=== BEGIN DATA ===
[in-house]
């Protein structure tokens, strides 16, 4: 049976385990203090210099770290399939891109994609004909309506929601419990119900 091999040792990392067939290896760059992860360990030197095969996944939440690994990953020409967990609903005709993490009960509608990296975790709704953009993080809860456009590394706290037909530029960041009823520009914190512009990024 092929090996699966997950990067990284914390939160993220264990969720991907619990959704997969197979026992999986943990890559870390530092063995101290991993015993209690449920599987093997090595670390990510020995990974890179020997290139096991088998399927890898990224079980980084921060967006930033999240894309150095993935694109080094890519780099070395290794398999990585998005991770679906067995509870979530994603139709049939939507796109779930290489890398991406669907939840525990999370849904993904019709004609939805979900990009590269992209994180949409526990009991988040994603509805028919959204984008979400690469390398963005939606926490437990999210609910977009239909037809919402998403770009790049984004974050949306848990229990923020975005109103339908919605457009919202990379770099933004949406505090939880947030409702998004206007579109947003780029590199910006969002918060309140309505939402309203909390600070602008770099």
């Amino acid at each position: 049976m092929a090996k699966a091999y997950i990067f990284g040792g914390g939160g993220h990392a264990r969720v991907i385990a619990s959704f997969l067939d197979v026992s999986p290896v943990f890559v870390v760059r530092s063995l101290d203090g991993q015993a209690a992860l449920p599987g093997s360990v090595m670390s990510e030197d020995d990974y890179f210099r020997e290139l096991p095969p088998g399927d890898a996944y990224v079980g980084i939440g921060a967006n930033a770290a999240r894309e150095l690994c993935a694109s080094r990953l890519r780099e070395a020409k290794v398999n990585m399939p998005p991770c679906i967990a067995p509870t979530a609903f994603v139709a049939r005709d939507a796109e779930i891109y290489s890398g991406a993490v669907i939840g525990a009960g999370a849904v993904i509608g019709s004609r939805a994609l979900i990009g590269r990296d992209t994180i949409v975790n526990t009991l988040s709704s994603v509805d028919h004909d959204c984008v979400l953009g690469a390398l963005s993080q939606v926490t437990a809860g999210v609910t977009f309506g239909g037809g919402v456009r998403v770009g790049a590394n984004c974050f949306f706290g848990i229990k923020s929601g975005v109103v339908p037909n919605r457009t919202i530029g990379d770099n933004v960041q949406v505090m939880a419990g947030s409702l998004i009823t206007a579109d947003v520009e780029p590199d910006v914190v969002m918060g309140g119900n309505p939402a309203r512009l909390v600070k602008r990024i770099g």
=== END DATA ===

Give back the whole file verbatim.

[in-house]
């Protein structure tokens, strides 16, 4: 049976385990203090210099770290399939891109994609004909309506929601419990119900 091999040792990392067939290896760059992860360990030197095969996944939440690994990953020409967990609903005709993490009960509608990296975790709704953009993080809860456009590394706290037909530029960041009823520009914190512009990024 092929090996699966997950990067990284914390939160993220264990969720991907619990959704997969197979026992999986943990890559870390530092063995101290991993015993209690449920599987093997090595670390990510020995990974890179020997290139096991088998399927890898990224079980980084921060967006930033999240894309150095993935694109080094890519780099070395290794398999990585998005991770679906067995509870979530994603139709049939939507796109779930290489890398991406669907939840525990999370849904993904019709004609939805979900990009590269992209994180949409526990009991988040994603509805028919959204984008979400690469390398963005939606926490437990999210609910977009239909037809919402998403770009790049984004974050949306848990229990923020975005109103339908919605457009919202990379770099933004949406505090939880947030409702998004206007579109947003780029590199910006969002918060309140309505939402309203909390600070602008770099």
């Amino acid at each position: 049976m092929a090996k699966a091999y997950i990067f990284g040792g914390g939160g993220h990392a264990r969720v991907i385990a619990s959704f997969l067939d197979v026992s999986p290896v943990f890559v870390v760059r530092s063995l101290d203090g991993q015993a209690a992860l449920p599987g093997s360990v090595m670390s990510e030197d020995d990974y890179f210099r020997e290139l096991p095969p088998g399927d890898a996944y990224v079980g980084i939440g921060a967006n930033a770290a999240r894309e150095l690994c993935a694109s080094r990953l890519r780099e070395a020409k290794v398999n990585m399939p998005p991770c679906i967990a067995p509870t979530a609903f994603v139709a049939r005709d939507a796109e779930i891109y290489s890398g991406a993490v669907i939840g525990a009960g999370a849904v993904i509608g019709s004609r939805a994609l979900i990009g590269r990296d992209t994180i949409v975790n526990t009991l988040s709704s994603v509805d028919h004909d959204c984008v979400l953009g690469a390398l963005s993080q939606v926490t437990a809860g999210v609910t977009f309506g239909g037809g919402v456009r998403v770009g790049a590394n984004c974050f949306f706290g848990i229990k923020s929601g975005v109103v339908p037909n919605r457009t919202i530029g990379d770099n933004v960041q949406v505090m939880a419990g947030s409702l998004i009823t206007a579109d947003v520009e780029p590199d910006v914190v969002m918060g309140g119900n309505p939402a309203r512009l909390v600070k602008r990024i770099g």